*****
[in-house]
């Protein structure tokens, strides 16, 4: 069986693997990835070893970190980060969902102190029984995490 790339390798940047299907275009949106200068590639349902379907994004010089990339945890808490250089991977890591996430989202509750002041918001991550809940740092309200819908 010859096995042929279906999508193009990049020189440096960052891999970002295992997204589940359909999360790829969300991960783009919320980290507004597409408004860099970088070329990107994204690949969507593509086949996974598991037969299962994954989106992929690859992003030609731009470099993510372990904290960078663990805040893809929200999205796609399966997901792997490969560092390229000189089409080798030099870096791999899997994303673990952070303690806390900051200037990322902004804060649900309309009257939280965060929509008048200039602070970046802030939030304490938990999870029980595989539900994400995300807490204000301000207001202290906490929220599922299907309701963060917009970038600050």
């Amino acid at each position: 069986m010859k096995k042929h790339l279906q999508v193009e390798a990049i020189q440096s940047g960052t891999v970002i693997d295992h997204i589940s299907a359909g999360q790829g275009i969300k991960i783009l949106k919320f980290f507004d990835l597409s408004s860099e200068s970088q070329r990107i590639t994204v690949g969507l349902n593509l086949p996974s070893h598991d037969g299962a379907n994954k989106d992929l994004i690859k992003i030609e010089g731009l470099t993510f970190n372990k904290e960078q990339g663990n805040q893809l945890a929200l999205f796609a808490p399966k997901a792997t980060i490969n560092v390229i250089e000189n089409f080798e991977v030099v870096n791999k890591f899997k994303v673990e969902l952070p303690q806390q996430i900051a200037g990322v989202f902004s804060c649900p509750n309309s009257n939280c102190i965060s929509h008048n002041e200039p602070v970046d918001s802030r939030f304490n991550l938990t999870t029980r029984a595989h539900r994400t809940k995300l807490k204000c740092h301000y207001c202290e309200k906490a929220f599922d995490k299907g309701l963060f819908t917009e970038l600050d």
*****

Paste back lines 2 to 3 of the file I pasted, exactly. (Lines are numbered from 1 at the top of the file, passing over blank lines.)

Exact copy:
């Protein structure tokens, strides 16, 4: 069986693997990835070893970190980060969902102190029984995490 790339390798940047299907275009949106200068590639349902379907994004010089990339945890808490250089991977890591996430989202509750002041918001991550809940740092309200819908 010859096995042929279906999508193009990049020189440096960052891999970002295992997204589940359909999360790829969300991960783009919320980290507004597409408004860099970088070329990107994204690949969507593509086949996974598991037969299962994954989106992929690859992003030609731009470099993510372990904290960078663990805040893809929200999205796609399966997901792997490969560092390229000189089409080798030099870096791999899997994303673990952070303690806390900051200037990322902004804060649900309309009257939280965060929509008048200039602070970046802030939030304490938990999870029980595989539900994400995300807490204000301000207001202290906490929220599922299907309701963060917009970038600050």
């Amino acid at each position: 069986m010859k096995k042929h790339l279906q999508v193009e390798a990049i020189q440096s940047g960052t891999v970002i693997d295992h997204i589940s299907a359909g999360q790829g275009i969300k991960i783009l949106k919320f980290f507004d990835l597409s408004s860099e200068s970088q070329r990107i590639t994204v690949g969507l349902n593509l086949p996974s070893h598991d037969g299962a379907n994954k989106d992929l994004i690859k992003i030609e010089g731009l470099t993510f970190n372990k904290e960078q990339g663990n805040q893809l945890a929200l999205f796609a808490p399966k997901a792997t980060i490969n560092v390229i250089e000189n089409f080798e991977v030099v870096n791999k890591f899997k994303v673990e969902l952070p303690q806390q996430i900051a200037g990322v989202f902004s804060c649900p509750n309309s009257n939280c102190i965060s929509h008048n002041e200039p602070v970046d918001s802030r939030f304490n991550l938990t999870t029980r029984a595989h539900r994400t809940k995300l807490k204000c740092h301000y207001c202290e309200k906490a929220f599922d995490k299907g309701l963060f819908t917009e970038l600050d």